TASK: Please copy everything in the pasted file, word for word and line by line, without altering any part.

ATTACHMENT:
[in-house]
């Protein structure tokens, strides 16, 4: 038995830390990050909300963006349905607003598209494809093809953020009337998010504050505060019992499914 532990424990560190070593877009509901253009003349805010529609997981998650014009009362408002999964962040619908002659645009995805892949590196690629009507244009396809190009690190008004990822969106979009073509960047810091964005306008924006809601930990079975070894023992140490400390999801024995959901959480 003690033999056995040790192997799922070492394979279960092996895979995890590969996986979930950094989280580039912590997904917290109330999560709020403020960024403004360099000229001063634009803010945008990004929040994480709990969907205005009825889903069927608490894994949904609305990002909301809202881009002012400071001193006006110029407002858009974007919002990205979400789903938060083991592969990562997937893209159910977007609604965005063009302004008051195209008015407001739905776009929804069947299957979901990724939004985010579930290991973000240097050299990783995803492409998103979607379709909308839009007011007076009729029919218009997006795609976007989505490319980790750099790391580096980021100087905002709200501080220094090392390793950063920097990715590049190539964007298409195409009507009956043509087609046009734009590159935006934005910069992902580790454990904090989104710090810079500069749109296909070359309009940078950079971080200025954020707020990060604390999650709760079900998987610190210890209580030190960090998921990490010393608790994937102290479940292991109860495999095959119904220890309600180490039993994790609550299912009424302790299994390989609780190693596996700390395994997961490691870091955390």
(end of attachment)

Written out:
[in-house]
């Protein structure tokens, strides 16, 4: 038995830390990050909300963006349905607003598209494809093809953020009337998010504050505060019992499914 532990424990560190070593877009509901253009003349805010529609997981998650014009009362408002999964962040619908002659645009995805892949590196690629009507244009396809190009690190008004990822969106979009073509960047810091964005306008924006809601930990079975070894023992140490400390999801024995959901959480 003690033999056995040790192997799922070492394979279960092996895979995890590969996986979930950094989280580039912590997904917290109330999560709020403020960024403004360099000229001063634009803010945008990004929040994480709990969907205005009825889903069927608490894994949904609305990002909301809202881009002012400071001193006006110029407002858009974007919002990205979400789903938060083991592969990562997937893209159910977007609604965005063009302004008051195209008015407001739905776009929804069947299957979901990724939004985010579930290991973000240097050299990783995803492409998103979607379709909308839009007011007076009729029919218009997006795609976007989505490319980790750099790391580096980021100087905002709200501080220094090392390793950063920097990715590049190539964007298409195409009507009956043509087609046009734009590159935006934005910069992902580790454990904090989104710090810079500069749109296909070359309009940078950079971080200025954020707020990060604390999650709760079900998987610190210890209580030190960090998921990490010393608790994937102290479940292991109860495999095959119904220890309600180490039993994790609550299912009424302790299994390989609780190693596996700390395994997961490691870091955390």